really serious nature. Discussion of im-
portant matters in art, in politics or other
factors of contemporary life, while not
deliberately discouraged are certainly not
encouraged.
An outstanding example of this is the pre-
vailing fraternity attitude toward the weary-
ing discrimination controversy. Most frater-
nity men prefer not to consider the charge
of discrimination in itself at all. They mere-
ly assert smugly, that fraternity constitu-
tions are nobody's business but their own,
and if they must be changed, then let them
be changed in such a way that the letter of
the university regulation is observed, but not
the spirit. By this method, it is felt, defeat
may be turned into glorious victory.
The man who declares that it is better
not to waste time on considerations of this
sort because ther are no real answers to
them fits perfectly into the unreal seclusion
of the fraternity living room.
WHAT HAS BEEN SAID so far is a pretty
Sdamning estimation of fraternities. In
fairness to them, however, this is not the
whole story and probably represents an
overstatement of the case against them.
It is not so much because fraternities are
outstandingly venal that these remarks have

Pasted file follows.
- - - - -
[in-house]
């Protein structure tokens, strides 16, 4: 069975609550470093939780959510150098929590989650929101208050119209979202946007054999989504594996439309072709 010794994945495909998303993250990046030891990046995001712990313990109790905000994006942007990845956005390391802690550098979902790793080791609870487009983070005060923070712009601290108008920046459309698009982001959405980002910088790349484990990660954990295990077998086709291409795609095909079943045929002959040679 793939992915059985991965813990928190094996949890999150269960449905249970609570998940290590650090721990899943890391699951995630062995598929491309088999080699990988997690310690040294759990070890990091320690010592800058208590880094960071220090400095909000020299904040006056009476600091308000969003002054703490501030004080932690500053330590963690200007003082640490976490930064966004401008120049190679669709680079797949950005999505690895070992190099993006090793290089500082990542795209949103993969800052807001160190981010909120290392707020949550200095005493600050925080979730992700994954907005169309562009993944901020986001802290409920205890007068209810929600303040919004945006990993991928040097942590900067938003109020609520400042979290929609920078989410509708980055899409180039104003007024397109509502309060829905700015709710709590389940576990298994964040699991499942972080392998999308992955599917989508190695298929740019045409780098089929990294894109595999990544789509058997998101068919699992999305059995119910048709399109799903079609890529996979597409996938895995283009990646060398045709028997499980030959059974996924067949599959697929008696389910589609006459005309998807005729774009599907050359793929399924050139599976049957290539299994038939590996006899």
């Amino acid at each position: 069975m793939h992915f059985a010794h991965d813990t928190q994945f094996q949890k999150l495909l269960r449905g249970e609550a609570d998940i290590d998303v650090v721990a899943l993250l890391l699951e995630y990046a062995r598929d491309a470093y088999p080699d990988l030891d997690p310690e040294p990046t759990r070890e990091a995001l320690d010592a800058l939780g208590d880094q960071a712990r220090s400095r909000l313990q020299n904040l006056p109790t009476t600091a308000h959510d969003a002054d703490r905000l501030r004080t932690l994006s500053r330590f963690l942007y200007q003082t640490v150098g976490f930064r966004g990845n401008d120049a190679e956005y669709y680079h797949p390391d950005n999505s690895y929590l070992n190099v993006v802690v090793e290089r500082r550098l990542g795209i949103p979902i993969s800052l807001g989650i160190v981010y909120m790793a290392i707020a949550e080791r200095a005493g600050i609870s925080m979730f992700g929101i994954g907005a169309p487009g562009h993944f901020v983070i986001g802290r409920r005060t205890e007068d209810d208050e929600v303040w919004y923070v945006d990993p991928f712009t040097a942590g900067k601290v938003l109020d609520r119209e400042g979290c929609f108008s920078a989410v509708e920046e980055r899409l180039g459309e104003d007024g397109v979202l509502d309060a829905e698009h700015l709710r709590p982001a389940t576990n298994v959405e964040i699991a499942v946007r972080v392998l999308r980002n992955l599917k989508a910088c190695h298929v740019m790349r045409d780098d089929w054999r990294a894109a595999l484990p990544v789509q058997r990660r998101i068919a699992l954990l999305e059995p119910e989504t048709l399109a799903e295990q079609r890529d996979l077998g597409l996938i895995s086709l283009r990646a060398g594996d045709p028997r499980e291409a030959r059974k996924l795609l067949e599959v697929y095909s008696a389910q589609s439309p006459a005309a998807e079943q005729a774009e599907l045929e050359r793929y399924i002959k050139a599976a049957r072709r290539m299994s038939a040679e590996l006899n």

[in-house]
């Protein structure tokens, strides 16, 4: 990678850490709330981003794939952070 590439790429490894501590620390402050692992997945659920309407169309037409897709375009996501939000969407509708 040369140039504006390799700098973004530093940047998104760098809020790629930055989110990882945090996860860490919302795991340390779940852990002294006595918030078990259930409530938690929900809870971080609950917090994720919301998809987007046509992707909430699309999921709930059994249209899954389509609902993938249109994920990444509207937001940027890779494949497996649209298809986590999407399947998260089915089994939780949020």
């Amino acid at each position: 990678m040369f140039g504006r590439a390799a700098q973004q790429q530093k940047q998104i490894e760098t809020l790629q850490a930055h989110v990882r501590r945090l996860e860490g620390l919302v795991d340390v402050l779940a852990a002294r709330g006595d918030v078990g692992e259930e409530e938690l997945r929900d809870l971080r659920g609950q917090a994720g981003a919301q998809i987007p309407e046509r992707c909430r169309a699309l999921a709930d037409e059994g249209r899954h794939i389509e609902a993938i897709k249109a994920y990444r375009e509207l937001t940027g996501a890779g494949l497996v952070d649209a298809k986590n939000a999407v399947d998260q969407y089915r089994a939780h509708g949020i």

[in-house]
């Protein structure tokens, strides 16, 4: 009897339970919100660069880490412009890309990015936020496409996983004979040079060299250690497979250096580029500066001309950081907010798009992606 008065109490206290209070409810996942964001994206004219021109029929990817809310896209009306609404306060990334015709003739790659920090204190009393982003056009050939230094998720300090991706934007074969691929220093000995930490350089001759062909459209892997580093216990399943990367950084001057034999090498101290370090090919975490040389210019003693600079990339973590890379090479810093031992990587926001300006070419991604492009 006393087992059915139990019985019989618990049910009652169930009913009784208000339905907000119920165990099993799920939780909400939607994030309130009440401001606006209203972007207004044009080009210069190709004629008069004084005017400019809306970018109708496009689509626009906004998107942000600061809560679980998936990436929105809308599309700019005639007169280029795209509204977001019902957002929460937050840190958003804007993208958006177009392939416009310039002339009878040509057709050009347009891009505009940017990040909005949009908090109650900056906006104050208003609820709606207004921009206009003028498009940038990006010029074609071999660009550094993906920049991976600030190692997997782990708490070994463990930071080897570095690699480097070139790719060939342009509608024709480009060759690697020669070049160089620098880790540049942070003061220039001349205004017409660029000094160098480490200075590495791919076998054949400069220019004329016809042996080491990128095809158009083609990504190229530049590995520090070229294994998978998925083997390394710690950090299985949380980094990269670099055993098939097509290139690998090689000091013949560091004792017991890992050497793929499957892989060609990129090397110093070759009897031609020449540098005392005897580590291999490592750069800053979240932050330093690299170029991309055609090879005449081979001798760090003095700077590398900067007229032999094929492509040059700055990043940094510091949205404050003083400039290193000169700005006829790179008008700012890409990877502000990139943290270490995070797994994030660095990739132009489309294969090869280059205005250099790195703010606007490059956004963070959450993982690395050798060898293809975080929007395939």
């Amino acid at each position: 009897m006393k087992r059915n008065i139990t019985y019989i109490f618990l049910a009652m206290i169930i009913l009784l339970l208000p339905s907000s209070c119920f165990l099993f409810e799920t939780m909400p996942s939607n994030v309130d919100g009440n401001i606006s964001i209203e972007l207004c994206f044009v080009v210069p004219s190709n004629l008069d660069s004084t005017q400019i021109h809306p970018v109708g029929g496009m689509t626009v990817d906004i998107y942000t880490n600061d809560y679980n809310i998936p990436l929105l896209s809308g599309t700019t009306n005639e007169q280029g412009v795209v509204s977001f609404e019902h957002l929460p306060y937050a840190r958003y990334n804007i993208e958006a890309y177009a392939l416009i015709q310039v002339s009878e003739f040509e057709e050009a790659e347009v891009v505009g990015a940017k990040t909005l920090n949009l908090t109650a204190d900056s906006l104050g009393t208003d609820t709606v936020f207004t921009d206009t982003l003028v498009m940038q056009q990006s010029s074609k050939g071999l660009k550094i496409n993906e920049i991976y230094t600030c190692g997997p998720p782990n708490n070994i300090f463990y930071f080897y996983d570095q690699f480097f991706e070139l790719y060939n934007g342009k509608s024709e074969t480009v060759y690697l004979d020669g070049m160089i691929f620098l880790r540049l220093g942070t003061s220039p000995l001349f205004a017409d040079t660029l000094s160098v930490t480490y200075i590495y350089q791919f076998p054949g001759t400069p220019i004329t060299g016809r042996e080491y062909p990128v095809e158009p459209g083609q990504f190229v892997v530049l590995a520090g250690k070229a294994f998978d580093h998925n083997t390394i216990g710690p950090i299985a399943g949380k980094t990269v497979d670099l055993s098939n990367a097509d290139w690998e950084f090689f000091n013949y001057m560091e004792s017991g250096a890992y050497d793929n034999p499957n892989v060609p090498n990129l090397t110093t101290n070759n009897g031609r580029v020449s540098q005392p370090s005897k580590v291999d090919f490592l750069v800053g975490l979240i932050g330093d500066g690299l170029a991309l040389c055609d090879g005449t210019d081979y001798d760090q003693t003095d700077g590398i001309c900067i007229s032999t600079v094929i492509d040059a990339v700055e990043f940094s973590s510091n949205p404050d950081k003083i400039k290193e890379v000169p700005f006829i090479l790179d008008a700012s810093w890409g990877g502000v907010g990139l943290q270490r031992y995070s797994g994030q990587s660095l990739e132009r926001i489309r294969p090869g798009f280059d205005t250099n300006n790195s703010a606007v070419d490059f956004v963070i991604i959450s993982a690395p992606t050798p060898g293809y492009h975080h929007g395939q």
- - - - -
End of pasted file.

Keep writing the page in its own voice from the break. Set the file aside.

been written, but rather because fraternities
are sailing under false colors. They are not
all that they claim themselves to be.
They do not foster intellectual growth
nor "assist the freshman in the crystalli-
zation of his philosophy of life" in any
healthy manner. In short, they do not
contribute anything worthwhile to the
intellectual aspect of a college education.
What they do contribute, and it is a sub-
stantial contribution in these days of sky-
scraper dormitories and the liquor ban, is a
social unit of respectable size. They provide
an opportunity for the average student of
making numbers of lasting friendships and
of living with fewer restrictions than is pos-
sible in the dormitories and some rooming
houses.
Another advantage which fraternities
have over dormitories is that, while they
are fully as stagnant intellectually, they
are at least organized about it. Social ac-
tivity of all types is more fully carried on

WHO LIKE IKE?-As the student body wound through the lock-
er room of Waterman gym on the way to registration last week, a
team of Daily staffers attempted to find out who was the student's
choice for president. The results, published this week, showed that 51
per cent of those who answered liked Ike. Another 19 per cent were for
Taft, while only 9.9 per cent wanted another four years of Harry
Truman.
"Obviously," a campus Democrat explained, "the poll wasn't con-w
ducted scientifically and didn't mean a thing." An interesting side-a
light: only one third of the student body had an opinion. Most fre-o
quent excuse for not having a preference: "I've never thought about it." I
Yesterday the national chairman of the Ike for President cam- e
paign, Sen. Henry Cabot Lodge, was in town to help local Republicansr
up onto the Eisenhower bandwagon.W
NEW ANTI-BIAS-Last May, following President Ruthven's vetoe
of the Student Legislature plan to force removal of discriminatoryr